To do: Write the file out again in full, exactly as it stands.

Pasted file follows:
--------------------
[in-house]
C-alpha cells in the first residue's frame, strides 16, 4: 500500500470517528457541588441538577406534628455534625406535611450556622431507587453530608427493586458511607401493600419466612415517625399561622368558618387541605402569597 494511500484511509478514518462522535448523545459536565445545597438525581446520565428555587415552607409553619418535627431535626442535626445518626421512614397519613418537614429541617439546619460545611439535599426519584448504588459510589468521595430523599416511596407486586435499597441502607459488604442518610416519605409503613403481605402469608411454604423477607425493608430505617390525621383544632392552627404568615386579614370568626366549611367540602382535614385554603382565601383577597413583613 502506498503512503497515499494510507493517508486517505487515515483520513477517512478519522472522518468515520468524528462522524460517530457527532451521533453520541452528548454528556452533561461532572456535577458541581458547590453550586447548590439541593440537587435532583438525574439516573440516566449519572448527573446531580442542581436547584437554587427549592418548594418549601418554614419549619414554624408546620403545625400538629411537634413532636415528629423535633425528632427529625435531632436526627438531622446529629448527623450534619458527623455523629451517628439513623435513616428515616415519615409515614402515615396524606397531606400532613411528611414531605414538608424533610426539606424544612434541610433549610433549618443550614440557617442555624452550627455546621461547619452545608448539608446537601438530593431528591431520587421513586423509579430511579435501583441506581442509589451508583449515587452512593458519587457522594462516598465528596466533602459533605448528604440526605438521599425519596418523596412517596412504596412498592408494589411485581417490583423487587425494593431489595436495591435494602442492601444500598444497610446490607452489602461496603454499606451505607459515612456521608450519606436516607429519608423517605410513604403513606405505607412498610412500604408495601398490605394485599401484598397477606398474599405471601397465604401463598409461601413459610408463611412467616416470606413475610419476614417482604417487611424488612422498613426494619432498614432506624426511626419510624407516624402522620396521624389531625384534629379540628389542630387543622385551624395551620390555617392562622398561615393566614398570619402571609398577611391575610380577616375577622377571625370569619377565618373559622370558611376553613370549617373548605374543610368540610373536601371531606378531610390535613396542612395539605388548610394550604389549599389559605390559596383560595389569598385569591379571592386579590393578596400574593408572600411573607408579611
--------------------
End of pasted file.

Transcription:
[in-house]
C-alpha cells in the first residue's frame, strides 16, 4: 500500500470517528457541588441538577406534628455534625406535611450556622431507587453530608427493586458511607401493600419466612415517625399561622368558618387541605402569597 494511500484511509478514518462522535448523545459536565445545597438525581446520565428555587415552607409553619418535627431535626442535626445518626421512614397519613418537614429541617439546619460545611439535599426519584448504588459510589468521595430523599416511596407486586435499597441502607459488604442518610416519605409503613403481605402469608411454604423477607425493608430505617390525621383544632392552627404568615386579614370568626366549611367540602382535614385554603382565601383577597413583613 502506498503512503497515499494510507493517508486517505487515515483520513477517512478519522472522518468515520468524528462522524460517530457527532451521533453520541452528548454528556452533561461532572456535577458541581458547590453550586447548590439541593440537587435532583438525574439516573440516566449519572448527573446531580442542581436547584437554587427549592418548594418549601418554614419549619414554624408546620403545625400538629411537634413532636415528629423535633425528632427529625435531632436526627438531622446529629448527623450534619458527623455523629451517628439513623435513616428515616415519615409515614402515615396524606397531606400532613411528611414531605414538608424533610426539606424544612434541610433549610433549618443550614440557617442555624452550627455546621461547619452545608448539608446537601438530593431528591431520587421513586423509579430511579435501583441506581442509589451508583449515587452512593458519587457522594462516598465528596466533602459533605448528604440526605438521599425519596418523596412517596412504596412498592408494589411485581417490583423487587425494593431489595436495591435494602442492601444500598444497610446490607452489602461496603454499606451505607459515612456521608450519606436516607429519608423517605410513604403513606405505607412498610412500604408495601398490605394485599401484598397477606398474599405471601397465604401463598409461601413459610408463611412467616416470606413475610419476614417482604417487611424488612422498613426494619432498614432506624426511626419510624407516624402522620396521624389531625384534629379540628389542630387543622385551624395551620390555617392562622398561615393566614398570619402571609398577611391575610380577616375577622377571625370569619377565618373559622370558611376553613370549617373548605374543610368540610373536601371531606378531610390535613396542612395539605388548610394550604389549599389559605390559596383560595389569598385569591379571592386579590393578596400574593408572600411573607408579611